GIRLS AT OUR BEST – ” Getting Nowhere Fast “

Posted: September 20, 2018 in ALBUMS, MUSIC
Tags: , , ,

GaOB c. 1981

The Leeds band Girls at Our Best! were only around for a couple of years in the early 1980s, but they left behind some solid tunes, including one of the finest songs from the post-punk era.

The story of Girls at Our Best! begins in 1977, when singer Judy Evans and guitarist James Alan met while attending art school. Alan was in a punk outfit called SOS, which Evans eventually joined. The group morphed into another act, the Butterflies, a purposefully pretty name that was a response to all of the negative and/or nasty monikers from the punk period. The Butterflies got some notice and had at least one high profile fan in Sid Vicious, but broke up as the decade was coming to an end.  Evan and Alan started Girls at Our Best! simply to document the songs they were writing, but after Rough Trade Records heard one of the tracks, they encouraged the duo to put out a 7-inch vinyl. In April 1980, the GaOB! debut, “Getting Nowhere Fast” b/w “Warm Girls,” was released via their own label, Record Records, which was distributed by Rough Trade. “Getting Nowhere Fast” was named NME’s “Single of the Week,” and made the top ten of the UK indie chart, but Girls at Our Best! wasn’t exactly a band; it was still just Evans and Alan. So, with high demand for a second 45, a bassist and a drummer were brought aboard.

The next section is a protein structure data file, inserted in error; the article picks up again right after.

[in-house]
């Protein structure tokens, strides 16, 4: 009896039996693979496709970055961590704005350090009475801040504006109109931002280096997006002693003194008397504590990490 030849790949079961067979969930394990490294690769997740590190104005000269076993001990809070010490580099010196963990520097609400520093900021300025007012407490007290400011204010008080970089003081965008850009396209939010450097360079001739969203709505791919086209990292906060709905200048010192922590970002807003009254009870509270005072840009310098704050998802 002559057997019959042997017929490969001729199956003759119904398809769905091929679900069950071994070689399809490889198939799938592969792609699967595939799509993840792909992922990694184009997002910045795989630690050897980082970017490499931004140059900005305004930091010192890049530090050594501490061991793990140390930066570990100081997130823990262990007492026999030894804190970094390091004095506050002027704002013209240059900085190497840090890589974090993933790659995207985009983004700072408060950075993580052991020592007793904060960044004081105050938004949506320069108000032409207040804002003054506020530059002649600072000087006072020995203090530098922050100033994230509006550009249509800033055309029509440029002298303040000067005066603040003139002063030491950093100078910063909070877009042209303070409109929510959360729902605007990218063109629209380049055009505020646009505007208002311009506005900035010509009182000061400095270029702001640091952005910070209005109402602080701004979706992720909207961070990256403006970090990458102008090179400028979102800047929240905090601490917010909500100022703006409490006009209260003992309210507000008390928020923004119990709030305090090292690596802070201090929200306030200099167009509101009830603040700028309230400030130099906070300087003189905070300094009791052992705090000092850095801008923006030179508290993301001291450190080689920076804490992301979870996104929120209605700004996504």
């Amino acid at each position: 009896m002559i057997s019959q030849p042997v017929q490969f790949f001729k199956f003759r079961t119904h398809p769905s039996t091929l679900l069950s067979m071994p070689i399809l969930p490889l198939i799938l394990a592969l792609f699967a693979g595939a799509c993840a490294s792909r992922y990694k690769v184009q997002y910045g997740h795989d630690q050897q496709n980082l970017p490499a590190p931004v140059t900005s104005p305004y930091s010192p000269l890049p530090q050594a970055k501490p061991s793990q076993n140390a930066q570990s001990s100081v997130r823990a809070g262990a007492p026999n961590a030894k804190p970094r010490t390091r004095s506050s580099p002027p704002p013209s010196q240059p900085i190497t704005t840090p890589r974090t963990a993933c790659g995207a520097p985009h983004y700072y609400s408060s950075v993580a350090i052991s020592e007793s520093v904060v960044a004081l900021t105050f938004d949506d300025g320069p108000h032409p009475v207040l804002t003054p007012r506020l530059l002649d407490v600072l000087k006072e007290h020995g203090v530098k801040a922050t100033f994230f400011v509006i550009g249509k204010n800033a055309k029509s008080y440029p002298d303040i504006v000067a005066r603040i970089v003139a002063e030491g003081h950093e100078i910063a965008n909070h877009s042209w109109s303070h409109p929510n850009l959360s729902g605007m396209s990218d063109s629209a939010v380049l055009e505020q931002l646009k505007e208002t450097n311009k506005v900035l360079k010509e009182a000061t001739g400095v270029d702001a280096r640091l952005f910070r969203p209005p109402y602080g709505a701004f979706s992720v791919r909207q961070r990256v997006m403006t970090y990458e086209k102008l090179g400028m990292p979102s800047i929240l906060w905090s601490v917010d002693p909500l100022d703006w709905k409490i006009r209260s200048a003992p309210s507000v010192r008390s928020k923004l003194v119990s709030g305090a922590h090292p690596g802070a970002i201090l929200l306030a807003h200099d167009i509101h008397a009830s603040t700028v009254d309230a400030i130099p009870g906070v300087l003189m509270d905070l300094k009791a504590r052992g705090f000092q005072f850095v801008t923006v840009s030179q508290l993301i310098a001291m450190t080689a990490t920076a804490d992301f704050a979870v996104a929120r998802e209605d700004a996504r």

GNF 45 cover
“Getting Nowhere Fast” is a perfect post-punk song. Possessing a killer, angular guitar riff, and a propulsive bassline, the defiant lyrics speak to the emptiness of capitalism, the passiveness of the masses, and the feeling that your failing life isn’t what you signed up for. After two exhilarating minutes, the number ends in an abrupt, dramatic fashion. Girls at Our Best! never performed for TV cameras, and there’s no known footage of the group,

The cover of the first Girls at Our Best! single up above. After their second 7-inch, Girls at Our Best! signed with Happy Birthday Records. The label put out a couple more GaOB! singles, as well as what ended up being the group’s lone full-length, Pleasure,  in October 1981 (a pre-fame Thomas Dolby plays synth on the record).

In late ‘81, GaOB! headed to America for a brief tour, which did not go well. Seemingly no one knew about the band—they had a Spinal Tap-like experience when nobody showed up for a record store appearance—and they all grew increasingly sick of each other. Girls at Our Best! called it a day in 1982.

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